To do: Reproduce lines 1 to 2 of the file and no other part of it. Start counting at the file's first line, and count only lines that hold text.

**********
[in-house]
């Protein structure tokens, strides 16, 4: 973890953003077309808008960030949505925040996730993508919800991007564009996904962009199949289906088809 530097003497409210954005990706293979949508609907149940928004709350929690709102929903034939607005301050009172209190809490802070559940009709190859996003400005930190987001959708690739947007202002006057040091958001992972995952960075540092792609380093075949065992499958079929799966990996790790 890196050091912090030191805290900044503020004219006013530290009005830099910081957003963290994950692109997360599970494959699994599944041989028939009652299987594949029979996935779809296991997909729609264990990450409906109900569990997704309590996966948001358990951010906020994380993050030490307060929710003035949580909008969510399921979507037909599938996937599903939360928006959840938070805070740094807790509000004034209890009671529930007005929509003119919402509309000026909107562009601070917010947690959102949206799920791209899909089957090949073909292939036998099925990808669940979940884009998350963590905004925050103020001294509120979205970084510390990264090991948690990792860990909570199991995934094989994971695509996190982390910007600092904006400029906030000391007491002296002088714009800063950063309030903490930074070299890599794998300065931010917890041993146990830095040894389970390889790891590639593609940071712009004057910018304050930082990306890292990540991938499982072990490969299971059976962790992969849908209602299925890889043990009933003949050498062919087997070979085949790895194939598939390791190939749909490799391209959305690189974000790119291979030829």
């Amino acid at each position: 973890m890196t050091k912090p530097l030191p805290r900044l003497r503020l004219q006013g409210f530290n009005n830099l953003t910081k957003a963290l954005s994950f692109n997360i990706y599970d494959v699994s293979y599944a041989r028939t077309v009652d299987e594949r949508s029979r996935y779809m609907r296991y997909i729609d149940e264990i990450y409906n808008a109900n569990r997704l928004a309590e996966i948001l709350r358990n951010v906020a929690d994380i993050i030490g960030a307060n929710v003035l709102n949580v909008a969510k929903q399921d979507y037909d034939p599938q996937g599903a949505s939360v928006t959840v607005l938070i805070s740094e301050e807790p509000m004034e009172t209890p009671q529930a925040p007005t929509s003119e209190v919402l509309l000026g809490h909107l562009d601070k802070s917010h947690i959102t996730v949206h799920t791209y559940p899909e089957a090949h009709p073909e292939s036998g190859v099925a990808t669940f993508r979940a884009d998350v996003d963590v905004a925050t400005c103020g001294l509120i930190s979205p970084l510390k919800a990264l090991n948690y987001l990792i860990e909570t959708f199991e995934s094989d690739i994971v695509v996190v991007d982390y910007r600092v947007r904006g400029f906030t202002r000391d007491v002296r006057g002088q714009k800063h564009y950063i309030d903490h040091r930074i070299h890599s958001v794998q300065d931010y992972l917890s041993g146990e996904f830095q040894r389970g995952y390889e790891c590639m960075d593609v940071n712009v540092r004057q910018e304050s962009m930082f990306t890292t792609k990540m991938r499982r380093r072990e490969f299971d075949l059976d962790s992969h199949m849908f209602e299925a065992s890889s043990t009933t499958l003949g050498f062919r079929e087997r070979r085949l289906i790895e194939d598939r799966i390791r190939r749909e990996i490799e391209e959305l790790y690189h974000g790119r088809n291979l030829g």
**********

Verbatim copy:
[in-house]
């Protein structure tokens, strides 16, 4: 973890953003077309808008960030949505925040996730993508919800991007564009996904962009199949289906088809 530097003497409210954005990706293979949508609907149940928004709350929690709102929903034939607005301050009172209190809490802070559940009709190859996003400005930190987001959708690739947007202002006057040091958001992972995952960075540092792609380093075949065992499958079929799966990996790790 890196050091912090030191805290900044503020004219006013530290009005830099910081957003963290994950692109997360599970494959699994599944041989028939009652299987594949029979996935779809296991997909729609264990990450409906109900569990997704309590996966948001358990951010906020994380993050030490307060929710003035949580909008969510399921979507037909599938996937599903939360928006959840938070805070740094807790509000004034209890009671529930007005929509003119919402509309000026909107562009601070917010947690959102949206799920791209899909089957090949073909292939036998099925990808669940979940884009998350963590905004925050103020001294509120979205970084510390990264090991948690990792860990909570199991995934094989994971695509996190982390910007600092904006400029906030000391007491002296002088714009800063950063309030903490930074070299890599794998300065931010917890041993146990830095040894389970390889790891590639593609940071712009004057910018304050930082990306890292990540991938499982072990490969299971059976962790992969849908209602299925890889043990009933003949050498062919087997070979085949790895194939598939390791190939749909490799391209959305690189974000790119291979030829």